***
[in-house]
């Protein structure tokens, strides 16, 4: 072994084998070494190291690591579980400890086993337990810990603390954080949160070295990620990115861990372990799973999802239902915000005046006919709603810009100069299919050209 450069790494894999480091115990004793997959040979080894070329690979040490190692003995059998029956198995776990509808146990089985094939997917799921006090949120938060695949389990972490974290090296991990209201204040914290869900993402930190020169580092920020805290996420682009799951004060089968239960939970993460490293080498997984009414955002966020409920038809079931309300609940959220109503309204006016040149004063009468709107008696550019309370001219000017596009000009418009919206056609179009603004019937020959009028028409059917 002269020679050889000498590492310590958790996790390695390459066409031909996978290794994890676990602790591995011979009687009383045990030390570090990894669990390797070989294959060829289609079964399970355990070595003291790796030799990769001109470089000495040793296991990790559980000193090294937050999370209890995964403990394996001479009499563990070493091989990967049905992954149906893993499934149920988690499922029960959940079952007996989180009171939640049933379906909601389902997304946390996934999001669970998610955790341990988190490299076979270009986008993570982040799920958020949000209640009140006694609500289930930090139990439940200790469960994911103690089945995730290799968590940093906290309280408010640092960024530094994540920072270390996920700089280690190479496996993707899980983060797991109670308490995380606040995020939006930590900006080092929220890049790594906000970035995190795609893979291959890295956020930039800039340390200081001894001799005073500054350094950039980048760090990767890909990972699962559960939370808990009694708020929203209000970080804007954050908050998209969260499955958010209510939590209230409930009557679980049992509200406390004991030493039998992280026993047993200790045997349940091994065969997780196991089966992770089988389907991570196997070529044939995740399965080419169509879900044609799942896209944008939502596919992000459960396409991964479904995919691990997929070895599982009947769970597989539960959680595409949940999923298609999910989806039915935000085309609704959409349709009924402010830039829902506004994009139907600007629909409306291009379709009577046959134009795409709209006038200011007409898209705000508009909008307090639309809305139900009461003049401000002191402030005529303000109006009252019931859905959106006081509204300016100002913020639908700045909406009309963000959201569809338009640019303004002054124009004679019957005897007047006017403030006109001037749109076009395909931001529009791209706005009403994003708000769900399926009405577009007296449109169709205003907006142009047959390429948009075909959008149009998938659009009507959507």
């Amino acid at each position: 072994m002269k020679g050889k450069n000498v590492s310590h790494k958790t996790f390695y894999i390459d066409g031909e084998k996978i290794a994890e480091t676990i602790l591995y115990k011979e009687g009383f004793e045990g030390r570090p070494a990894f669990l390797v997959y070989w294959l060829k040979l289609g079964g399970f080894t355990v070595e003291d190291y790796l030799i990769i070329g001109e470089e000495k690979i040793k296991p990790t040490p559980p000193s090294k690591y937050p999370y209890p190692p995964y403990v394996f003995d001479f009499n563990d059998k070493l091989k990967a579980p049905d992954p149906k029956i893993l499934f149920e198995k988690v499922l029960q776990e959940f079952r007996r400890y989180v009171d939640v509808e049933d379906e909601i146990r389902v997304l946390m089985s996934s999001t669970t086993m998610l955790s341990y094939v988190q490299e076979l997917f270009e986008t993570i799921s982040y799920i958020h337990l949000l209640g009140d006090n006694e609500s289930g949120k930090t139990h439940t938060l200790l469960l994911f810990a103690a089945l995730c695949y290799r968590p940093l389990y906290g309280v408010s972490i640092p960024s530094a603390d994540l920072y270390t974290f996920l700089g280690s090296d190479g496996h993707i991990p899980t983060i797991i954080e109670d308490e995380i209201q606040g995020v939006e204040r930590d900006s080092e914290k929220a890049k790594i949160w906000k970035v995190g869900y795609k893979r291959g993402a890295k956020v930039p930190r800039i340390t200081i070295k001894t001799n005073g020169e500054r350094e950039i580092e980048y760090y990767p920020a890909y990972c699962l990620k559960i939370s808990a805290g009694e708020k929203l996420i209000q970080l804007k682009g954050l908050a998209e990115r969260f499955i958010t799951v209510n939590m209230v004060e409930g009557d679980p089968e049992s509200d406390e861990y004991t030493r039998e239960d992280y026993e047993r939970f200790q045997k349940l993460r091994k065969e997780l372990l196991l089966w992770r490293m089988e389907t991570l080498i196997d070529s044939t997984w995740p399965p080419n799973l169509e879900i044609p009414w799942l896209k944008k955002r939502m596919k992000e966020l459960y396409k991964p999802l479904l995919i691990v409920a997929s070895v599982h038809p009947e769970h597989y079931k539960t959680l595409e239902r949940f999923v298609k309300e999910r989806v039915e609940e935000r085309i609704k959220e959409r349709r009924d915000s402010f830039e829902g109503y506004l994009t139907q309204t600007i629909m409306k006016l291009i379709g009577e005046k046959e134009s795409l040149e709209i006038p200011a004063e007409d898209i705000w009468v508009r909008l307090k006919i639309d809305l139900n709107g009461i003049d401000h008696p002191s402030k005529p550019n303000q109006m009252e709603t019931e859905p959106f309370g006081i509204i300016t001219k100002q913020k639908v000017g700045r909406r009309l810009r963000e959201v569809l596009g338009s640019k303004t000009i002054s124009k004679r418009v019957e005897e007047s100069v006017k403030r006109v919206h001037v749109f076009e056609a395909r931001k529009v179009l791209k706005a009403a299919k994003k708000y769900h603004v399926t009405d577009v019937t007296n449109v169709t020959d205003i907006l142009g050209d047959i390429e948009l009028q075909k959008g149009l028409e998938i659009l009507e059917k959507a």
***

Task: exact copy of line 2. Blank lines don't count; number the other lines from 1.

């Protein structure tokens, strides 16, 4: 072994084998070494190291690591579980400890086993337990810990603390954080949160070295990620990115861990372990799973999802239902915000005046006919709603810009100069299919050209 450069790494894999480091115990004793997959040979080894070329690979040490190692003995059998029956198995776990509808146990089985094939997917799921006090949120938060695949389990972490974290090296991990209201204040914290869900993402930190020169580092920020805290996420682009799951004060089968239960939970993460490293080498997984009414955002966020409920038809079931309300609940959220109503309204006016040149004063009468709107008696550019309370001219000017596009000009418009919206056609179009603004019937020959009028028409059917 002269020679050889000498590492310590958790996790390695390459066409031909996978290794994890676990602790591995011979009687009383045990030390570090990894669990390797070989294959060829289609079964399970355990070595003291790796030799990769001109470089000495040793296991990790559980000193090294937050999370209890995964403990394996001479009499563990070493091989990967049905992954149906893993499934149920988690499922029960959940079952007996989180009171939640049933379906909601389902997304946390996934999001669970998610955790341990988190490299076979270009986008993570982040799920958020949000209640009140006694609500289930930090139990439940200790469960994911103690089945995730290799968590940093906290309280408010640092960024530094994540920072270390996920700089280690190479496996993707899980983060797991109670308490995380606040995020939006930590900006080092929220890049790594906000970035995190795609893979291959890295956020930039800039340390200081001894001799005073500054350094950039980048760090990767890909990972699962559960939370808990009694708020929203209000970080804007954050908050998209969260499955958010209510939590209230409930009557679980049992509200406390004991030493039998992280026993047993200790045997349940091994065969997780196991089966992770089988389907991570196997070529044939995740399965080419169509879900044609799942896209944008939502596919992000459960396409991964479904995919691990997929070895599982009947769970597989539960959680595409949940999923298609999910989806039915935000085309609704959409349709009924402010830039829902506004994009139907600007629909409306291009379709009577046959134009795409709209006038200011007409898209705000508009909008307090639309809305139900009461003049401000002191402030005529303000109006009252019931859905959106006081509204300016100002913020639908700045909406009309963000959201569809338009640019303004002054124009004679019957005897007047006017403030006109001037749109076009395909931001529009791209706005009403994003708000769900399926009405577009007296449109169709205003907006142009047959390429948009075909959008149009998938659009009507959507």